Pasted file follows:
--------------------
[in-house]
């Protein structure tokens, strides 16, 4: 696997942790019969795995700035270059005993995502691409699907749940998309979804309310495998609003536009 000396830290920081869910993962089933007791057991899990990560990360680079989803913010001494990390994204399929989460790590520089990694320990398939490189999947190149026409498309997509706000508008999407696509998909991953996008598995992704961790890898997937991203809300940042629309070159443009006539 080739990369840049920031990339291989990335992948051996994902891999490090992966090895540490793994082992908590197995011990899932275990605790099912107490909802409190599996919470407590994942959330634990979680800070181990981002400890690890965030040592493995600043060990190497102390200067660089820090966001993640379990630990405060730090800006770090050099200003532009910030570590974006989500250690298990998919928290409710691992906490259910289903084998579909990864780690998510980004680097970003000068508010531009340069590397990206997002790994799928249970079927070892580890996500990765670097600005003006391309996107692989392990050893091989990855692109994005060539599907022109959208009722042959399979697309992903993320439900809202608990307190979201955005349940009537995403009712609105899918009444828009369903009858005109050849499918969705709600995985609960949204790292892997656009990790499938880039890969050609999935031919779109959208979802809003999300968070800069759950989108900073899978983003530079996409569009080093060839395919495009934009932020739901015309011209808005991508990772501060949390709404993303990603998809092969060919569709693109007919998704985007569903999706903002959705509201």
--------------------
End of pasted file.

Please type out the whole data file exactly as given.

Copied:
[in-house]
């Protein structure tokens, strides 16, 4: 696997942790019969795995700035270059005993995502691409699907749940998309979804309310495998609003536009 000396830290920081869910993962089933007791057991899990990560990360680079989803913010001494990390994204399929989460790590520089990694320990398939490189999947190149026409498309997509706000508008999407696509998909991953996008598995992704961790890898997937991203809300940042629309070159443009006539 080739990369840049920031990339291989990335992948051996994902891999490090992966090895540490793994082992908590197995011990899932275990605790099912107490909802409190599996919470407590994942959330634990979680800070181990981002400890690890965030040592493995600043060990190497102390200067660089820090966001993640379990630990405060730090800006770090050099200003532009910030570590974006989500250690298990998919928290409710691992906490259910289903084998579909990864780690998510980004680097970003000068508010531009340069590397990206997002790994799928249970079927070892580890996500990765670097600005003006391309996107692989392990050893091989990855692109994005060539599907022109959208009722042959399979697309992903993320439900809202608990307190979201955005349940009537995403009712609105899918009444828009369903009858005109050849499918969705709600995985609960949204790292892997656009990790499938880039890969050609999935031919779109959208979802809003999300968070800069759950989108900073899978983003530079996409569009080093060839395919495009934009932020739901015309011209808005991508990772501060949390709404993303990603998809092969060919569709693109007919998704985007569903999706903002959705509201």